As repossessions soar by 68%, housing lists double (from 3,000 to 6,000 locally over the last decade), and the market continues to nosedive, B&NES are dealing with things the only way they know how. They’re, um, selling off all council houses. With 1,100 affordable homes ditched already (thanks to retired banker Councillor Malcolm Hanney, who lives in a very unaffordable house in Chew Magna), and more at Manvers Street, Dorchester Street and Broad Street to follow, this can only mean one thing... Less rent to pay!
That’s right. Theses houses aren’t going anywhere, after all. There’s no actual housing shortage – just an excess of scamming landlords leaving buildings empty. And increasing numbers of people across the region are choosing to legally squat these empties rather than choose homelessness or giving every penny they own to the undeserving.
In Bristol, a national squatters’ meeting on the 14th and 15th of March, brought people from across the country to a specially-occupied mansion for a weekend of discussions and workshops – and also helped the economy by providing work for a veritable horde of journos. More locally, the Squatters Communal Association of Bath have finally lost the former Twerton rail station following their fourth illegal eviction, with the tacit approval of Twerton ward Lib Dem Councillor Tim Ball. Bath police turned a blind eye to the theft, criminal damage and burglary committed by publicity-shy bailiffs, who even got away with pouring boiling water over one occupant’s hands. Resident David Clements explains, “Dealing with a landlord who resorts to force first and the courts second is hard, but we stuck at it to teach them a lesson. Fortunately, landlords like that are rare, so we’re looking forwards to having an easier time of things in our new home.”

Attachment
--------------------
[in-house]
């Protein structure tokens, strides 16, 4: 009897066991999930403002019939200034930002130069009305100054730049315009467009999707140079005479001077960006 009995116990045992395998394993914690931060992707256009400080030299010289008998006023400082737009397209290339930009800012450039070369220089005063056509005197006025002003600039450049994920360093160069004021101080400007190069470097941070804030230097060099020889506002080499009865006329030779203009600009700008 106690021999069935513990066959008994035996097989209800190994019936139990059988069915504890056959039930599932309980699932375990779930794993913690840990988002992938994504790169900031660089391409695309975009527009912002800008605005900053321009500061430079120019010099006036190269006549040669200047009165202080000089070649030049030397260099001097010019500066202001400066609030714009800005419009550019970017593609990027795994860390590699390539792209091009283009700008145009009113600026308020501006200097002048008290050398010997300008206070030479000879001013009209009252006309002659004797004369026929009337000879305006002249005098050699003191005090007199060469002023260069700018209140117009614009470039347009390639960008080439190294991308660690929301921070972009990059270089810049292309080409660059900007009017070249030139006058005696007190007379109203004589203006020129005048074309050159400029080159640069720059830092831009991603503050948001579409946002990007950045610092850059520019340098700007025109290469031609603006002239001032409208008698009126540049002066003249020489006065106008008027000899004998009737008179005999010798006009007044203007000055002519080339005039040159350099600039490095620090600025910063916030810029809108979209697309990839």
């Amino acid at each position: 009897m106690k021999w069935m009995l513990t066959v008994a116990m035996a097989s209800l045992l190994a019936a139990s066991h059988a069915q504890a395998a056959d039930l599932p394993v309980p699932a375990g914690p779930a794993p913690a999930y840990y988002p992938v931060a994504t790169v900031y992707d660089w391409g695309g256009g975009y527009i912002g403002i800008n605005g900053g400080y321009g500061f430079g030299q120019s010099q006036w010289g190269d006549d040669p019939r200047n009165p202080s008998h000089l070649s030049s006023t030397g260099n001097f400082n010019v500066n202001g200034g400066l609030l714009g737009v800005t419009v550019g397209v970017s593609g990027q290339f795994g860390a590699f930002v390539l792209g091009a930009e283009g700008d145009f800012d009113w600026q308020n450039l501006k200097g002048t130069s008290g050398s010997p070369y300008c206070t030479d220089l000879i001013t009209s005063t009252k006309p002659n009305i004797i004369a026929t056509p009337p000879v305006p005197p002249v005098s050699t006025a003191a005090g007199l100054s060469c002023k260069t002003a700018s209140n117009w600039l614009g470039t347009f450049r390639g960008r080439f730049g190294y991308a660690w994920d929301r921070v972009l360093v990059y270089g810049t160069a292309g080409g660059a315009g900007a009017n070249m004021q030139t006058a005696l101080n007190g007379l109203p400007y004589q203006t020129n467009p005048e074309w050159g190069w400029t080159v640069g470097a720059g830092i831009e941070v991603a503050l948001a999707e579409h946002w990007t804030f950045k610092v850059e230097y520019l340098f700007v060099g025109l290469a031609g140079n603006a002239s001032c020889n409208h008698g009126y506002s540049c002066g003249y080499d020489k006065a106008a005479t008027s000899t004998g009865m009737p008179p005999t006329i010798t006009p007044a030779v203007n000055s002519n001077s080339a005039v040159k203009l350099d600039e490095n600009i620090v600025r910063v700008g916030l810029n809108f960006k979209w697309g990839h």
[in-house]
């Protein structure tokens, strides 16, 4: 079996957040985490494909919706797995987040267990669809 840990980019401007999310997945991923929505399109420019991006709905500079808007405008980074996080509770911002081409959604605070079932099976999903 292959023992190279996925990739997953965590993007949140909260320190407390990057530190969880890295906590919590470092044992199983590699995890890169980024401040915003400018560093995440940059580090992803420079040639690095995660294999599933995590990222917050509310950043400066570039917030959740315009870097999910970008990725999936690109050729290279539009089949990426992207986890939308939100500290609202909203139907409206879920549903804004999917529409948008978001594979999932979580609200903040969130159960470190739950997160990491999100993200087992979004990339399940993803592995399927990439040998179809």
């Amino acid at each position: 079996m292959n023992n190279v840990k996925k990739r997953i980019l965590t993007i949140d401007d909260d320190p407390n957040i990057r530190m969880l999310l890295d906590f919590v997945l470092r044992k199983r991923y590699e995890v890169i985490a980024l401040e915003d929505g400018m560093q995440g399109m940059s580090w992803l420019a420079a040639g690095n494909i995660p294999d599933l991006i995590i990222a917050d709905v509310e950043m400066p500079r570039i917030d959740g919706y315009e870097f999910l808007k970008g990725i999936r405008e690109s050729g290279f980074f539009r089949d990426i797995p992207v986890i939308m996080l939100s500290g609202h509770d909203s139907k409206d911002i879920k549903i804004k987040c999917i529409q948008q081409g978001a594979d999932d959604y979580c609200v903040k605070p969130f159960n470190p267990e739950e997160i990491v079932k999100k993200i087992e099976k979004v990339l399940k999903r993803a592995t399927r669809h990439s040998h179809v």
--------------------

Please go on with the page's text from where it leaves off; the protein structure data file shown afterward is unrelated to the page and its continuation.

Interested in squatting or learning more? Contact bathactivistnet [at] yahoo.co.uk. Problems with bailiffs or repossessions? Contact resistbailiffs [at] yahoo.co.uk, or 07794 774938.
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Bath Activist Network are a local umbrella group campaigning on issues as diverse as development, environmentalism, anti-war, animal rights, workers’ rights and more. Helping to produce The Bath Bomb, we are open to anyone, and our members range from trade unionists to anarchists, liberals to greens, and people who just want to change Bath for the better. For details on meetings, demos, or just to get in touch, email bathactivistnet [at] yahoo.co.uk, or see our website: http://www.bathactivistnetwork.blogspot.com
Meeting True Veg
Kilter, Bath’s unique outdoor theatre company, premieres their new production ‘Roots – A Tale Of Love And Vegetables,’ during this year’s Fringe Fest, running from Thursday the 28th May to Sunday 7th June, it is to be performed on Bath Organic Group’s Lower Common Allotments, in Victoria Park. Planting the seeds of change with a playful and engaging show, Kilter lead their audience on a gentle journey down the bean-rows to investigate food-security, food history and traditional skills in the approaching post-oil world. Friendly, welcoming characters tinker with their seedlings whilst mulling over the cycles of past and future. The set is made up of entirely found and recycled materials, and you even get to take away a free set of seeds at the end! Kilter, who will be working the allotments during the preceding week, is committed to engaging audiences in issues on the environment, social justice and English heritage, and seeks to deliver low carbon theatre. Tickets are priced at £9 (concessions £7) and are on sale from ICIA’s Box Office at Bath Uni - ring 01225 386777.
A Cut Above The Rest